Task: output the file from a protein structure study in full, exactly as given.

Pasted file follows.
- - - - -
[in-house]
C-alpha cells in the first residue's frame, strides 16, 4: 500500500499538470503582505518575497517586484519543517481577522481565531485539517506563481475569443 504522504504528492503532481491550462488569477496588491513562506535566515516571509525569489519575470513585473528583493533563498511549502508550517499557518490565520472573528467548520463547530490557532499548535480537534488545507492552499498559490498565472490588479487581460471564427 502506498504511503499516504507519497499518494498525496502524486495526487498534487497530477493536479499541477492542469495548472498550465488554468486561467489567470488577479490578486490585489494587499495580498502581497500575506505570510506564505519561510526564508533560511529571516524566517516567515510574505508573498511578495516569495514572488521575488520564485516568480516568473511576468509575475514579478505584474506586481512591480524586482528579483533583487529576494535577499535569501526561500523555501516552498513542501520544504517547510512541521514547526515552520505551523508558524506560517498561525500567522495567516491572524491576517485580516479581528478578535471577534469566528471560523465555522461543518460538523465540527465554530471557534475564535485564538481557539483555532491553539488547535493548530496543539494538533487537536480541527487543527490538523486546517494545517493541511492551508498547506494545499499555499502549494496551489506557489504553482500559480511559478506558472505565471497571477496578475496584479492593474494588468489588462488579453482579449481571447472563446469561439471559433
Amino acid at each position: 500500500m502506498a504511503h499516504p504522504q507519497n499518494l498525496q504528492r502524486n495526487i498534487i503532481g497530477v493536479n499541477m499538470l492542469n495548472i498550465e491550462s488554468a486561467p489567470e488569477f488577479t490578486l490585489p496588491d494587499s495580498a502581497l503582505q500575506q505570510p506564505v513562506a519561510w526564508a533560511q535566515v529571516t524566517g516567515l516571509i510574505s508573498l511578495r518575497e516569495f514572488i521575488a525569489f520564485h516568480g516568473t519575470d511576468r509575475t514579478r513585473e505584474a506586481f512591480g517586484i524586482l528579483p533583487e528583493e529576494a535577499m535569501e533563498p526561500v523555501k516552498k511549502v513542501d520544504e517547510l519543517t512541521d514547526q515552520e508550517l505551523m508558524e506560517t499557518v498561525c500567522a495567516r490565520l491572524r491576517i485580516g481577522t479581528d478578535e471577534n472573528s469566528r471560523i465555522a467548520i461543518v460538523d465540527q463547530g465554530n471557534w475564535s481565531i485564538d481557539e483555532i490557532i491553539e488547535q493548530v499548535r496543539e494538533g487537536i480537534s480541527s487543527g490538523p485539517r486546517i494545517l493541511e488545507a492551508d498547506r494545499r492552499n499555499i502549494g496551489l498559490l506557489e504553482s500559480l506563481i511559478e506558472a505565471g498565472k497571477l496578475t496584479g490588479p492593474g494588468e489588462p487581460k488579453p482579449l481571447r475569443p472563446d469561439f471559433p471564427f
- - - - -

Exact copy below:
[in-house]
C-alpha cells in the first residue's frame, strides 16, 4: 500500500499538470503582505518575497517586484519543517481577522481565531485539517506563481475569443 504522504504528492503532481491550462488569477496588491513562506535566515516571509525569489519575470513585473528583493533563498511549502508550517499557518490565520472573528467548520463547530490557532499548535480537534488545507492552499498559490498565472490588479487581460471564427 502506498504511503499516504507519497499518494498525496502524486495526487498534487497530477493536479499541477492542469495548472498550465488554468486561467489567470488577479490578486490585489494587499495580498502581497500575506505570510506564505519561510526564508533560511529571516524566517516567515510574505508573498511578495516569495514572488521575488520564485516568480516568473511576468509575475514579478505584474506586481512591480524586482528579483533583487529576494535577499535569501526561500523555501516552498513542501520544504517547510512541521514547526515552520505551523508558524506560517498561525500567522495567516491572524491576517485580516479581528478578535471577534469566528471560523465555522461543518460538523465540527465554530471557534475564535485564538481557539483555532491553539488547535493548530496543539494538533487537536480541527487543527490538523486546517494545517493541511492551508498547506494545499499555499502549494496551489506557489504553482500559480511559478506558472505565471497571477496578475496584479492593474494588468489588462488579453482579449481571447472563446469561439471559433
Amino acid at each position: 500500500m502506498a504511503h499516504p504522504q507519497n499518494l498525496q504528492r502524486n495526487i498534487i503532481g497530477v493536479n499541477m499538470l492542469n495548472i498550465e491550462s488554468a486561467p489567470e488569477f488577479t490578486l490585489p496588491d494587499s495580498a502581497l503582505q500575506q505570510p506564505v513562506a519561510w526564508a533560511q535566515v529571516t524566517g516567515l516571509i510574505s508573498l511578495r518575497e516569495f514572488i521575488a525569489f520564485h516568480g516568473t519575470d511576468r509575475t514579478r513585473e505584474a506586481f512591480g517586484i524586482l528579483p533583487e528583493e529576494a535577499m535569501e533563498p526561500v523555501k516552498k511549502v513542501d520544504e517547510l519543517t512541521d514547526q515552520e508550517l505551523m508558524e506560517t499557518v498561525c500567522a495567516r490565520l491572524r491576517i485580516g481577522t479581528d478578535e471577534n472573528s469566528r471560523i465555522a467548520i461543518v460538523d465540527q463547530g465554530n471557534w475564535s481565531i485564538d481557539e483555532i490557532i491553539e488547535q493548530v499548535r496543539e494538533g487537536i480537534s480541527s487543527g490538523p485539517r486546517i494545517l493541511e488545507a492551508d498547506r494545499r492552499n499555499i502549494g496551489l498559490l506557489e504553482s500559480l506563481i511559478e506558472a505565471g498565472k497571477l496578475t496584479g490588479p492593474g494588468e489588462p487581460k488579453p482579449l481571447r475569443p472563446d469561439f471559433p471564427f